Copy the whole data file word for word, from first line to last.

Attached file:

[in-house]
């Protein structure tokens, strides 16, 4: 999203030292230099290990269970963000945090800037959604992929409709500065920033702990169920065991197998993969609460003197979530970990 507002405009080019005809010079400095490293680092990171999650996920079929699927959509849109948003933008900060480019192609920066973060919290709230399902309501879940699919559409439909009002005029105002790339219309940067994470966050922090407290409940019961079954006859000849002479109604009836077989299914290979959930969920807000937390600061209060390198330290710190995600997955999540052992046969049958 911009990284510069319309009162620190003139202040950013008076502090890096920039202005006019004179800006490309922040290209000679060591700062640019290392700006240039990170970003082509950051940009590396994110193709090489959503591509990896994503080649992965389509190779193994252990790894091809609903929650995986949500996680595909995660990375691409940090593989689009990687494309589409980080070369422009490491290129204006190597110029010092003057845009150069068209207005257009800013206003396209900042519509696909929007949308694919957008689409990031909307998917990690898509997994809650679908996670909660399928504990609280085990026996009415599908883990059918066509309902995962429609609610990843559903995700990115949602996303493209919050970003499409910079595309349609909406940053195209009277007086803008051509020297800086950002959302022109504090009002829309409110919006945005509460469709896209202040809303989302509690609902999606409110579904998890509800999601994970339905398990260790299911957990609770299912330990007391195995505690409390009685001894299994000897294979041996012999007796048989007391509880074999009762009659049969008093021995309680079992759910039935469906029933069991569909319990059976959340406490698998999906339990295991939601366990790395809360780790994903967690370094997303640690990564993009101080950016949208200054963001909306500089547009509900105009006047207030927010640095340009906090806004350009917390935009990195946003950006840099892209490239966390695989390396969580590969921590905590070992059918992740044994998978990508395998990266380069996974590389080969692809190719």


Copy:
[in-house]
């Protein structure tokens, strides 16, 4: 999203030292230099290990269970963000945090800037959604992929409709500065920033702990169920065991197998993969609460003197979530970990 507002405009080019005809010079400095490293680092990171999650996920079929699927959509849109948003933008900060480019192609920066973060919290709230399902309501879940699919559409439909009002005029105002790339219309940067994470966050922090407290409940019961079954006859000849002479109604009836077989299914290979959930969920807000937390600061209060390198330290710190995600997955999540052992046969049958 911009990284510069319309009162620190003139202040950013008076502090890096920039202005006019004179800006490309922040290209000679060591700062640019290392700006240039990170970003082509950051940009590396994110193709090489959503591509990896994503080649992965389509190779193994252990790894091809609903929650995986949500996680595909995660990375691409940090593989689009990687494309589409980080070369422009490491290129204006190597110029010092003057845009150069068209207005257009800013206003396209900042519509696909929007949308694919957008689409990031909307998917990690898509997994809650679908996670909660399928504990609280085990026996009415599908883990059918066509309902995962429609609610990843559903995700990115949602996303493209919050970003499409910079595309349609909406940053195209009277007086803008051509020297800086950002959302022109504090009002829309409110919006945005509460469709896209202040809303989302509690609902999606409110579904998890509800999601994970339905398990260790299911957990609770299912330990007391195995505690409390009685001894299994000897294979041996012999007796048989007391509880074999009762009659049969008093021995309680079992759910039935469906029933069991569909319990059976959340406490698998999906339990295991939601366990790395809360780790994903967690370094997303640690990564993009101080950016949208200054963001909306500089547009509900105009006047207030927010640095340009906090806004350009917390935009990195946003950006840099892209490239966390695989390396969580590969921590905590070992059918992740044994998978990508395998990266380069996974590389080969692809190719």